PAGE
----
A cathedral might not seem like an obvious choice for a geosite, but Durham’s beautiful Norman cathedral is a great place to see a variety of building stones up close. As well as the distinctive sandstone, the interior of the building includes the local ‘Frosterley Marble’, a black limestone containing fossil corals of the Carboniferous Period. You can also take a geology trail of the surrounding riverbanks, available at the cathedral’s bookshop.
Alex Holton, who works as a surveyor and heritage consultant with Purcell architects, York, sent us this striking image of the cathedral from an unusual angle…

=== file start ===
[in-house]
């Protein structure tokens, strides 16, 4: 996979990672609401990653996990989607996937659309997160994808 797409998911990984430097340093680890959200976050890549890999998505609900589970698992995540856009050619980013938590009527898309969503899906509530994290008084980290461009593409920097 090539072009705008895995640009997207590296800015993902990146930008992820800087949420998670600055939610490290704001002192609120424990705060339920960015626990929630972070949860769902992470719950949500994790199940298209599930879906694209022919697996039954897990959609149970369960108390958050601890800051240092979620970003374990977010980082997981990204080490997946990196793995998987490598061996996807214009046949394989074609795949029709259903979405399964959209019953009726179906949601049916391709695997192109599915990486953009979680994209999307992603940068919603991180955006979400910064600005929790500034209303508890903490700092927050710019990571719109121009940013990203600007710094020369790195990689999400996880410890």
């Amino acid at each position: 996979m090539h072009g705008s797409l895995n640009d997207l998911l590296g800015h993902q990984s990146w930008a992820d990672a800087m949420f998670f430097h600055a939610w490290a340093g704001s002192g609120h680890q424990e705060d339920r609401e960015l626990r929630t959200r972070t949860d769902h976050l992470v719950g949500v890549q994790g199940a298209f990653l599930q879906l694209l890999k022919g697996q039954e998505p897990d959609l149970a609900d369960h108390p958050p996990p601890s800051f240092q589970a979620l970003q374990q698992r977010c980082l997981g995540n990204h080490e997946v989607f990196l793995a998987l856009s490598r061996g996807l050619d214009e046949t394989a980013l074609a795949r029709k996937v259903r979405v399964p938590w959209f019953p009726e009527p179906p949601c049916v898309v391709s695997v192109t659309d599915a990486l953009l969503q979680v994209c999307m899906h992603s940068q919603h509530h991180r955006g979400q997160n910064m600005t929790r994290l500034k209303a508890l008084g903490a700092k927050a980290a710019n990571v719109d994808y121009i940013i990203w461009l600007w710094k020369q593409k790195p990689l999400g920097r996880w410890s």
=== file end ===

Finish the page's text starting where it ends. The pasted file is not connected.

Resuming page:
He says, ‘Durham Cathedral was built in 1093 and forms a major part of the Durham Cathedral and Castle UNESCO World Heritage Site.
‘This image captures the Western Towers on a bright winters’ afternoon. The sun and sky were perfect, giving powerful illumination and contrast to the cathedral’s ancient sandstone. The photograph was taken on the off-chance when I was undertaking a condition survey of the masonry with the Cathedral Architect, Chris Cotton.’
We also received this atmospheric image of the cathedral from a distance, from photographer James Walton.
And Pierre Guirguis took this aerial photograph, showing the cathedral’s two towers rising above the city.
*The 100 Great Geosites calendar is available now – there’s still time to purchase before Christmas!